In order to calculate the heterogenous effect due to the difference between the arrangement of materials in comparison with its counterpart in the design documentation, it is necessary to obtain the values of functionals for the following calculation models.
Fuel assembly model. Active part (all dimensions are in cm).
Crosssection of the BFS cell (all dimensions are given in cm).
Part of vertical section of the metalloaded BFS cell (all dimensions are given in cm).
Calculation setup for BFSmetal model (left) and for BFSdioxide model (right).
Calculations were performed in order to establish the effects of neutron leakage on the HSF values for each of the models in the conditions of infinitely extended medium with composition corresponding to the compositions of cores for the options M1 – M4. Calculation models of the core without neutron leakage are indicated as M1^{∞} – M4^{∞}.
The socalled “lowbackground” plutonium (95.17% ^{239}Pu, 4.58% ^{240}Pu, 0.25% ^{241}Pu) (
Plutonium is used on BFS test facilities in the form of Pu metal ringshaped gaskets. At the same time, nuclear fuel in reactors is mainly used in the form of dioxide. Therefore, HSF values were calculated, as well, for the case of use of fuels in the BFS mockups in the form of pellets consisting of plutonium metal. Calculations were performed for establishing the effects produced on the HSF values with replacement of fuel pellets made of PuO_{2} with plutonium metal pellets and respective amount of oxygen.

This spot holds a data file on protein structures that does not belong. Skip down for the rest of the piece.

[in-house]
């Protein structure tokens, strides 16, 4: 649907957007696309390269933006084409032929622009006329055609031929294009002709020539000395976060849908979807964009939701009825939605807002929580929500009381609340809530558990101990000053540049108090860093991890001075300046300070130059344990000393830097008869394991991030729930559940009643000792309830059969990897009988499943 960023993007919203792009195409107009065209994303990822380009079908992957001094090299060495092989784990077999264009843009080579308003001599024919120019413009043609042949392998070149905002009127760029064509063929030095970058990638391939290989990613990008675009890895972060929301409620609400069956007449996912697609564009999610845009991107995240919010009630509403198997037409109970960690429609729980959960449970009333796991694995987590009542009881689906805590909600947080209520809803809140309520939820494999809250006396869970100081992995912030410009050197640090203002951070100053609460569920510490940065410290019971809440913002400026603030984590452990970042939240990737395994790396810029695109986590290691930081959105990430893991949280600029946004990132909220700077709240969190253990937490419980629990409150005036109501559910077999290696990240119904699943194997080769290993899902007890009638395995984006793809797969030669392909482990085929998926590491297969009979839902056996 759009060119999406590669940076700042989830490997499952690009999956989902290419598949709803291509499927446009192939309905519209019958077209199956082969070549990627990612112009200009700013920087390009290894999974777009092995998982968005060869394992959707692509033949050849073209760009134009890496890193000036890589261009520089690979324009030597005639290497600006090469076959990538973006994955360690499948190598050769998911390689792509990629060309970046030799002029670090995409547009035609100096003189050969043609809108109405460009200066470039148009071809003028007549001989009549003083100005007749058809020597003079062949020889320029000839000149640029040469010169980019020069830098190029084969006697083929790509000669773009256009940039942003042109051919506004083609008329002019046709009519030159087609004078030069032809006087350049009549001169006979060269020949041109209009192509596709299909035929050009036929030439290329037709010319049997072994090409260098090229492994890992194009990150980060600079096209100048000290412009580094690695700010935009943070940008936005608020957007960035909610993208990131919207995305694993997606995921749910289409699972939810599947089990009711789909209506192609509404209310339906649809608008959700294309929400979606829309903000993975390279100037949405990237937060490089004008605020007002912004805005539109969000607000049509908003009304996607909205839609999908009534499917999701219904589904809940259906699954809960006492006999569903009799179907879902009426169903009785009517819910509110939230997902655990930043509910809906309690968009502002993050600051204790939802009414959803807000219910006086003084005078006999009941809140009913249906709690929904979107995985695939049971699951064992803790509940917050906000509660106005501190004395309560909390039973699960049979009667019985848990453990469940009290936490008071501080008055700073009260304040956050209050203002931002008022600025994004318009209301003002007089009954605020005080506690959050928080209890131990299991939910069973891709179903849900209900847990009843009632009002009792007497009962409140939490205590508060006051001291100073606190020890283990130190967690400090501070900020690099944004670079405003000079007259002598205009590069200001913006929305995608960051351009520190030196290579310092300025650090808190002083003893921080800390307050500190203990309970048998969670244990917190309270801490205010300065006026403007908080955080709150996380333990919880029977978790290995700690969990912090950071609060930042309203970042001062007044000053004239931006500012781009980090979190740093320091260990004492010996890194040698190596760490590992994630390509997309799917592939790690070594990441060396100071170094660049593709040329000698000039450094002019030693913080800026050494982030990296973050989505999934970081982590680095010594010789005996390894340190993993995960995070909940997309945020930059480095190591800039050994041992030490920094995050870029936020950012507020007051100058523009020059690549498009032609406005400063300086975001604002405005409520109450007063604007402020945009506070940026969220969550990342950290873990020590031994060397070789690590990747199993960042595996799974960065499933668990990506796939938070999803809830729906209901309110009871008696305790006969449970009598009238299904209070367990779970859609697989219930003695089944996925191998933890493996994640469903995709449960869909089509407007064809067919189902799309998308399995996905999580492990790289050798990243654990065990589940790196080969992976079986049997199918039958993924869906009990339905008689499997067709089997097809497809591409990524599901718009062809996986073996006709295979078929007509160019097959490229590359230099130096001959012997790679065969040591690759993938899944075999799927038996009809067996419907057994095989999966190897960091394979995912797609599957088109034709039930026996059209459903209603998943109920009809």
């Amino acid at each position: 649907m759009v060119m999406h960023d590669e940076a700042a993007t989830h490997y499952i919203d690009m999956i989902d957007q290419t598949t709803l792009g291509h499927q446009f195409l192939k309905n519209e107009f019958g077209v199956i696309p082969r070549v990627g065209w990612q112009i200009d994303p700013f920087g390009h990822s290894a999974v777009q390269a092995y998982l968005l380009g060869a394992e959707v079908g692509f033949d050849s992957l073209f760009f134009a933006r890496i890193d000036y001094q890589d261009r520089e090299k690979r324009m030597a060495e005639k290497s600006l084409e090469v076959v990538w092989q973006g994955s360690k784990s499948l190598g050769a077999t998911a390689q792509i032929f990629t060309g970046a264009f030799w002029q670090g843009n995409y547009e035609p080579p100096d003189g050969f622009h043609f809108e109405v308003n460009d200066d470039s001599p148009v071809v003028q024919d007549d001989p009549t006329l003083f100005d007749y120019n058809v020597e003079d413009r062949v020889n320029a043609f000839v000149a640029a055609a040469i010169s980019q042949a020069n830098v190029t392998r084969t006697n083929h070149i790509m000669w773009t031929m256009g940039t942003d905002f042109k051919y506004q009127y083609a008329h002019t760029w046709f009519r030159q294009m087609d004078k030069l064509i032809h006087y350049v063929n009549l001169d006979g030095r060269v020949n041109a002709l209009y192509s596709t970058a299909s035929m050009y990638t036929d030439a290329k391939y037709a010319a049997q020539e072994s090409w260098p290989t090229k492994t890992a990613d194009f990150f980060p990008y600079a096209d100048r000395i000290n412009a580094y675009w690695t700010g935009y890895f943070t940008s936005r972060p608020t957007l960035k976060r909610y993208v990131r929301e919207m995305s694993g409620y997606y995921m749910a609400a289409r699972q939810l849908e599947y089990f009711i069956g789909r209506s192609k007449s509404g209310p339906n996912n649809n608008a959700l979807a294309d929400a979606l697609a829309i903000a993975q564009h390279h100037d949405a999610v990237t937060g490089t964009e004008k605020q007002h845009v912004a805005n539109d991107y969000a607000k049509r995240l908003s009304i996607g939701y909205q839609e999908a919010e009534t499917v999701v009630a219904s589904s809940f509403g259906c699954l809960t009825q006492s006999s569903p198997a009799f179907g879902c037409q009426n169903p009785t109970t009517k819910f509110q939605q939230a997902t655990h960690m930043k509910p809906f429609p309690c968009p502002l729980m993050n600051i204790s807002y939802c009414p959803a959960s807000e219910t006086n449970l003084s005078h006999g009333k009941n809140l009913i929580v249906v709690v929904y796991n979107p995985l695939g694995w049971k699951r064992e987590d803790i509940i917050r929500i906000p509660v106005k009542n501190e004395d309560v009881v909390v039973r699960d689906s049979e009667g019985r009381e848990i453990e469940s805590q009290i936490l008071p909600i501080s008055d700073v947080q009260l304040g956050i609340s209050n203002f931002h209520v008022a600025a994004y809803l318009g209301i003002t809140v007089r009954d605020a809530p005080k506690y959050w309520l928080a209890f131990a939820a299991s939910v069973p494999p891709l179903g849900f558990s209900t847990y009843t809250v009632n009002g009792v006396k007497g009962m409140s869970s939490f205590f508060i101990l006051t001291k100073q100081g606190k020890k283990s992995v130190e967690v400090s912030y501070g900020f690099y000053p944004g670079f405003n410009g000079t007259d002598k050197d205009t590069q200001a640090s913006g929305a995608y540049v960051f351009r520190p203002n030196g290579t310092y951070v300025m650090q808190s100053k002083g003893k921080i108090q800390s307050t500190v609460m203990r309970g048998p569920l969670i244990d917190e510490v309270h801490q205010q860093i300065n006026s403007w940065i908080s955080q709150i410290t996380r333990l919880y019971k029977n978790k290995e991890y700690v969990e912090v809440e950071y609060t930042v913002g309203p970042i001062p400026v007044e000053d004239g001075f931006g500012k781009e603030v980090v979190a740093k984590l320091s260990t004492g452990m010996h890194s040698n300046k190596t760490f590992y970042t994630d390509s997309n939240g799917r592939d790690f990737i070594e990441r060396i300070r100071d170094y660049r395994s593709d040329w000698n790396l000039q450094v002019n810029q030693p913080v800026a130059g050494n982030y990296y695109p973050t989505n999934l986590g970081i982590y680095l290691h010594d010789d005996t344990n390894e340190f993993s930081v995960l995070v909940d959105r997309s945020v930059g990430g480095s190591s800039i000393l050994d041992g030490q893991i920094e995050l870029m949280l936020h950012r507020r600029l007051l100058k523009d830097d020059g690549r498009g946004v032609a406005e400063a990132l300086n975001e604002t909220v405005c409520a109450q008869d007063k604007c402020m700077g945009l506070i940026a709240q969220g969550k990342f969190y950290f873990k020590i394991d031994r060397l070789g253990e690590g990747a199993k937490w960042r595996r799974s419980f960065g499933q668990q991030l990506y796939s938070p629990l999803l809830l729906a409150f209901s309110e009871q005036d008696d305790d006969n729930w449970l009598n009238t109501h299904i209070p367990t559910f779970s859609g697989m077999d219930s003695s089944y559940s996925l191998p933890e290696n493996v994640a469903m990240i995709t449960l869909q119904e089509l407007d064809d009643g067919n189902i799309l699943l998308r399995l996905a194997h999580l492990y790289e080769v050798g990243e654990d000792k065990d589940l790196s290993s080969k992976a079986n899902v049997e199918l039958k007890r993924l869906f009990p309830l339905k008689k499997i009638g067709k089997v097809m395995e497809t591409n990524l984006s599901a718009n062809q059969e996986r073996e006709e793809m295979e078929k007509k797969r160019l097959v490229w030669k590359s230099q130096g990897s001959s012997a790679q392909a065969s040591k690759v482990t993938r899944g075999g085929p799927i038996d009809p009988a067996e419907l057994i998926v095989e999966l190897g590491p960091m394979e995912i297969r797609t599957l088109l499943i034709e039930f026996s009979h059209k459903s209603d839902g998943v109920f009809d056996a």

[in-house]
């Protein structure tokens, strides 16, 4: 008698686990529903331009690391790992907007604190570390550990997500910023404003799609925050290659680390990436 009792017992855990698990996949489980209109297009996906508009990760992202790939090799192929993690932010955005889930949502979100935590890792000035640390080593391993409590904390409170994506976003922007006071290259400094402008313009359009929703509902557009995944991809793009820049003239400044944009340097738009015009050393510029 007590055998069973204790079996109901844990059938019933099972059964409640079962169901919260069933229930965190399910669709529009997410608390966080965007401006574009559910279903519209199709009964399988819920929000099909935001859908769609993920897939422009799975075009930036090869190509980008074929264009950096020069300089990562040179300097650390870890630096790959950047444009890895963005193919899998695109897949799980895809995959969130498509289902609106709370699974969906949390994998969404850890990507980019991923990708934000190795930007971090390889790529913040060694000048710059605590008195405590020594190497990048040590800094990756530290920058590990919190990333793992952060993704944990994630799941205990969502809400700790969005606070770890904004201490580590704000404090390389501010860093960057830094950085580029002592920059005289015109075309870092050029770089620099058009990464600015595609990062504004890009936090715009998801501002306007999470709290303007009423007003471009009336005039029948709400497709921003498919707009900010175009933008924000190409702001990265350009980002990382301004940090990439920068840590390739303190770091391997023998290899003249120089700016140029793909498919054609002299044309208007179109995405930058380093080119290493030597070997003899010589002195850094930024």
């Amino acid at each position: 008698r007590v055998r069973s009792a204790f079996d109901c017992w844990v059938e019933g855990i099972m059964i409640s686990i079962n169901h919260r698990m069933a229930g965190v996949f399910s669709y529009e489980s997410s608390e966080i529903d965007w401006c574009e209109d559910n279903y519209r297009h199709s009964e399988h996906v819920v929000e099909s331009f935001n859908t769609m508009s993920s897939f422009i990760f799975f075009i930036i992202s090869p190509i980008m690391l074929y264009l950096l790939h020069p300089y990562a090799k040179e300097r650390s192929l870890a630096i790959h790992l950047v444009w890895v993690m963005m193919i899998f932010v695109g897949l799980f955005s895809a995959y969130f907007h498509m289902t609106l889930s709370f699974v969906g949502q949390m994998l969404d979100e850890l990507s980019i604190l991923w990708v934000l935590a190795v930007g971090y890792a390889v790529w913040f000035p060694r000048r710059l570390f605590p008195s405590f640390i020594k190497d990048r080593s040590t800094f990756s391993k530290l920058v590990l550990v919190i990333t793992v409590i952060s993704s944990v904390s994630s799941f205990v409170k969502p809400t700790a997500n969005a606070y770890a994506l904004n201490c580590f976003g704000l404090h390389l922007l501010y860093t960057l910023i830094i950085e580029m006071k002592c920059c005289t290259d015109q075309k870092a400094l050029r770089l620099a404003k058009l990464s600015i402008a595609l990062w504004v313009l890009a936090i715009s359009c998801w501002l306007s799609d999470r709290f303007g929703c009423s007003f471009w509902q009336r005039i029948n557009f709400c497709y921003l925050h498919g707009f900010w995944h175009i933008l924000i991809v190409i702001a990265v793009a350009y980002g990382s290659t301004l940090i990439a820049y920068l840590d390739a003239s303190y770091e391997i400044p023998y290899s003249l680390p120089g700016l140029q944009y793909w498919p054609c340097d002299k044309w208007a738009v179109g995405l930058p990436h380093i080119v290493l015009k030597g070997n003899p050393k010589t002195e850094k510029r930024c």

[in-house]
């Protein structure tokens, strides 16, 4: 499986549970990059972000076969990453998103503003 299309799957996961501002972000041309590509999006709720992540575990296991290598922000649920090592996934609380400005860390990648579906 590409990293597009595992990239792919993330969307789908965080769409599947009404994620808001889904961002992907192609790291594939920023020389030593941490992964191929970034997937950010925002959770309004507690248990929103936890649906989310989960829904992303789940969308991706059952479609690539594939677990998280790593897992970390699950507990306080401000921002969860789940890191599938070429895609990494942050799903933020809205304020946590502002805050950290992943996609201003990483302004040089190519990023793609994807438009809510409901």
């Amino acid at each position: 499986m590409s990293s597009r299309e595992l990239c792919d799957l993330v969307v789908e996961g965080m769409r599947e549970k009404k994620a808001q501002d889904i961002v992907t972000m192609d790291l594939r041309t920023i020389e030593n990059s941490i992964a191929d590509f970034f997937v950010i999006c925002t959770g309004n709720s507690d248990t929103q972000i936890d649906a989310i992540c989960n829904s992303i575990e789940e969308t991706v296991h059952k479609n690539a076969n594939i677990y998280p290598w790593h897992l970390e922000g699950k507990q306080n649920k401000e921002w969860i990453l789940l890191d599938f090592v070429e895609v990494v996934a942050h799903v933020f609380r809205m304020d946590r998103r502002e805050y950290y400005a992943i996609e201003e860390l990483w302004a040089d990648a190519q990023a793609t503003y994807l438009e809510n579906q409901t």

Volume fractions of different materials (fuel, coolant, structural materials) for different functional zones of the reactor are presented in Table
Volume fractions of materials in different parts of the fuel assembly.




Lower gas void  0.298  0.231  – 
(0.97)  (7.85)  
Active section (AS), Lower axial blanket (LAB)  0.298  0.231  0.471 
(0.97)  (7.85)  (9.2 in the AS)  
(9.5 in the LAB)  
Sodium void  0.923  0.077  – 
(0.97)  (7.85) 
Note: volume, %; density values in the brackets, g/cm^{3}
Heterogenous shifts of functionals presented in Tables
HSF values for the reactor loaded with plutonium metal taking into account neutron leakage.








K_{eff}  1.1167  –0.39%  +1.45%  + 0.45% 
(1.1123)  (1.1329)  (1.1217)  
Average energy of “fissioninducing” neutrons  807  –0.87%  +7.93%  +0.37% 
(800)  (871)  (810)  
Sodium void reactivity effect  –0.00783  –65%  +1.15%  +1.53% 
(–0.00274)  (–0.00792)  (–0.00795)  
α ^{239}Pu  0.295  0%  –8.14%  –0.34% 
(0.295)  (0.271)  (0.294) 
HSF(Ф
where Ф
Values of HSF functionals calculated using the algorithm above are presented as well in each of the tables for the case of homogenous distribution of materials:
HSF(Ф
Ф
HSF associated with homogenous distribution of materials provides the insight on the scale of uncertainties in engineering calculations not overburdened with fine details in the representation of structures of fuel pins and fuel assemblies.
Results of calculations of HSF values relative to the arrangement of materials is the design of the reactor fuel assemblies for different functionals and for three options of representation of the calculation conditions are presented in Table. For all the results of calculations the relative uncertainty including the uncertainties of the data from evaluated nuclear data libraries was equal to Δ